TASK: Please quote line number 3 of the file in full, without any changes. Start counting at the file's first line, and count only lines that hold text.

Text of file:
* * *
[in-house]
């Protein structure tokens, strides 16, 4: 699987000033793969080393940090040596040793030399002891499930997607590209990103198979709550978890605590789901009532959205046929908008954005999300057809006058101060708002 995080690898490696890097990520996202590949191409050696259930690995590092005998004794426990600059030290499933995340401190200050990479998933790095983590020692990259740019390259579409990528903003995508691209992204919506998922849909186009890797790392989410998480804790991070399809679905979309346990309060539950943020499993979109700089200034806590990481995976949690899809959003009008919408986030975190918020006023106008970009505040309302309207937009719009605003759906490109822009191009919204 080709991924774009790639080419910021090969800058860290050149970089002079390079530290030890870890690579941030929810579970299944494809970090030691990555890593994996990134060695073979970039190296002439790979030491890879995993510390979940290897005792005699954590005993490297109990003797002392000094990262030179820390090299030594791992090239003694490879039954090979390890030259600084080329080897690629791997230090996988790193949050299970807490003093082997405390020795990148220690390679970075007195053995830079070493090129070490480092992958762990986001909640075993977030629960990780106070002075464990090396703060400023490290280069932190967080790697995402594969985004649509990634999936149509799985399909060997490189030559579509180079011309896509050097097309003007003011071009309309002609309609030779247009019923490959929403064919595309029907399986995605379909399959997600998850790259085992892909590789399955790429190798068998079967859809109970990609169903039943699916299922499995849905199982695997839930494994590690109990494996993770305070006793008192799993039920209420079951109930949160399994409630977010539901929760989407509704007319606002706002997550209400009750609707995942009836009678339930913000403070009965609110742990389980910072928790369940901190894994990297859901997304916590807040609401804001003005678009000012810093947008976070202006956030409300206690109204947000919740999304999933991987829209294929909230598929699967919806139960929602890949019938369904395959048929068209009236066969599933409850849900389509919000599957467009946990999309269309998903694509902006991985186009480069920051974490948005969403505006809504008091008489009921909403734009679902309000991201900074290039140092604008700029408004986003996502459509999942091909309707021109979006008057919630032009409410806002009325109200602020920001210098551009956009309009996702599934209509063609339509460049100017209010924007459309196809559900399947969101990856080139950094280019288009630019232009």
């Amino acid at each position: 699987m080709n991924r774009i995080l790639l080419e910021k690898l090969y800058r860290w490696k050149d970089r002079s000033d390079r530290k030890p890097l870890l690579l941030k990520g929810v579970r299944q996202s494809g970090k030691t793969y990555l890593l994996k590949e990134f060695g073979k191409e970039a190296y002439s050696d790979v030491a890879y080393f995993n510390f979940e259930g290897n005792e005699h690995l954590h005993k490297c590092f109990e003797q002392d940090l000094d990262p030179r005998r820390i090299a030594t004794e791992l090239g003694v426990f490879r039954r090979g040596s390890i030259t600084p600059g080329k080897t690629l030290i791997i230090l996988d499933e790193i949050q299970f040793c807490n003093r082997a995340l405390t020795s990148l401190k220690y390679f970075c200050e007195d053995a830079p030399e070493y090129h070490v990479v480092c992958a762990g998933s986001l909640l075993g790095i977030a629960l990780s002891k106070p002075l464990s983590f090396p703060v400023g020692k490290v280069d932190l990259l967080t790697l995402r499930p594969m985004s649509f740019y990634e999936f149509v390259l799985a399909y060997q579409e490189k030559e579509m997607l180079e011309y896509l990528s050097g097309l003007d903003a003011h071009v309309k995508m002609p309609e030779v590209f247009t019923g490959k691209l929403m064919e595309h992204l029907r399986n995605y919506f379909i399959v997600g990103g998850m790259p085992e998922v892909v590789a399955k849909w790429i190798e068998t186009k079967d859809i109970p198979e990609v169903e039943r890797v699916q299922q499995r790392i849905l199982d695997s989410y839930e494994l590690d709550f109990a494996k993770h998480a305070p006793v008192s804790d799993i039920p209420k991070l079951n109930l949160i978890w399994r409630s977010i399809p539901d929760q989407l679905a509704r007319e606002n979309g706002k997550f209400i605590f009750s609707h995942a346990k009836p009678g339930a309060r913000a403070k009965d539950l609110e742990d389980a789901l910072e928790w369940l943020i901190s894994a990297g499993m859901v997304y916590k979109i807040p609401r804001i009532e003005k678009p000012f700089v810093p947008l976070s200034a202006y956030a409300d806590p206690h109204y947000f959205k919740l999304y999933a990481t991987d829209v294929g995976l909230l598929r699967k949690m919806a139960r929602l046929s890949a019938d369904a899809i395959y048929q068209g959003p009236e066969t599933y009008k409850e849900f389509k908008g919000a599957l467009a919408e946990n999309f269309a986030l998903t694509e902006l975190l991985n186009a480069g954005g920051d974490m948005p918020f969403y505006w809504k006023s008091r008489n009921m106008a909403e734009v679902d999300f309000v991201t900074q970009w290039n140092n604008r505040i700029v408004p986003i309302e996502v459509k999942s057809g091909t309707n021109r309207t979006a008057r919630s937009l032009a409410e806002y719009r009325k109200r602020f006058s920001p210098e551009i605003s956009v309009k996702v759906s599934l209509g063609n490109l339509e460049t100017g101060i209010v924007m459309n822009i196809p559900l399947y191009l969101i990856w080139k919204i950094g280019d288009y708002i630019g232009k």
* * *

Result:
């Amino acid at each position: 699987m080709n991924r774009i995080l790639l080419e910021k690898l090969y800058r860290w490696k050149d970089r002079s000033d390079r530290k030890p890097l870890l690579l941030k990520g929810v579970r299944q996202s494809g970090k030691t793969y990555l890593l994996k590949e990134f060695g073979k191409e970039a190296y002439s050696d790979v030491a890879y080393f995993n510390f979940e259930g290897n005792e005699h690995l954590h005993k490297c590092f109990e003797q002392d940090l000094d990262p030179r005998r820390i090299a030594t004794e791992l090239g003694v426990f490879r039954r090979g040596s390890i030259t600084p600059g080329k080897t690629l030290i791997i230090l996988d499933e790193i949050q299970f040793c807490n003093r082997a995340l405390t020795s990148l401190k220690y390679f970075c200050e007195d053995a830079p030399e070493y090129h070490v990479v480092c992958a762990g998933s986001l909640l075993g790095i977030a629960l990780s002891k106070p002075l464990s983590f090396p703060v400023g020692k490290v280069d932190l990259l967080t790697l995402r499930p594969m985004s649509f740019y990634e999936f149509v390259l799985a399909y060997q579409e490189k030559e579509m997607l180079e011309y896509l990528s050097g097309l003007d903003a003011h071009v309309k995508m002609p309609e030779v590209f247009t019923g490959k691209l929403m064919e595309h992204l029907r399986n995605y919506f379909i399959v997600g990103g998850m790259p085992e998922v892909v590789a399955k849909w790429i190798e068998t186009k079967d859809i109970p198979e990609v169903e039943r890797v699916q299922q499995r790392i849905l199982d695997s989410y839930e494994l590690d709550f109990a494996k993770h998480a305070p006793v008192s804790d799993i039920p209420k991070l079951n109930l949160i978890w399994r409630s977010i399809p539901d929760q989407l679905a509704r007319e606002n979309g706002k997550f209400i605590f009750s609707h995942a346990k009836p009678g339930a309060r913000a403070k009965d539950l609110e742990d389980a789901l910072e928790w369940l943020i901190s894994a990297g499993m859901v997304y916590k979109i807040p609401r804001i009532e003005k678009p000012f700089v810093p947008l976070s200034a202006y956030a409300d806590p206690h109204y947000f959205k919740l999304y999933a990481t991987d829209v294929g995976l909230l598929r699967k949690m919806a139960r929602l046929s890949a019938d369904a899809i395959y048929q068209g959003p009236e066969t599933y009008k409850e849900f389509k908008g919000a599957l467009a919408e946990n999309f269309a986030l998903t694509e902006l975190l991985n186009a480069g954005g920051d974490m948005p918020f969403y505006w809504k006023s008091r008489n009921m106008a909403e734009v679902d999300f309000v991201t900074q970009w290039n140092n604008r505040i700029v408004p986003i309302e996502v459509k999942s057809g091909t309707n021109r309207t979006a008057r919630s937009l032009a409410e806002y719009r009325k109200r602020f006058s920001p210098e551009i605003s956009v309009k996702v759906s599934l209509g063609n490109l339509e460049t100017g101060i209010v924007m459309n822009i196809p559900l399947y191009l969101i990856w080139k919204i950094g280019d288009y708002i630019g232009k």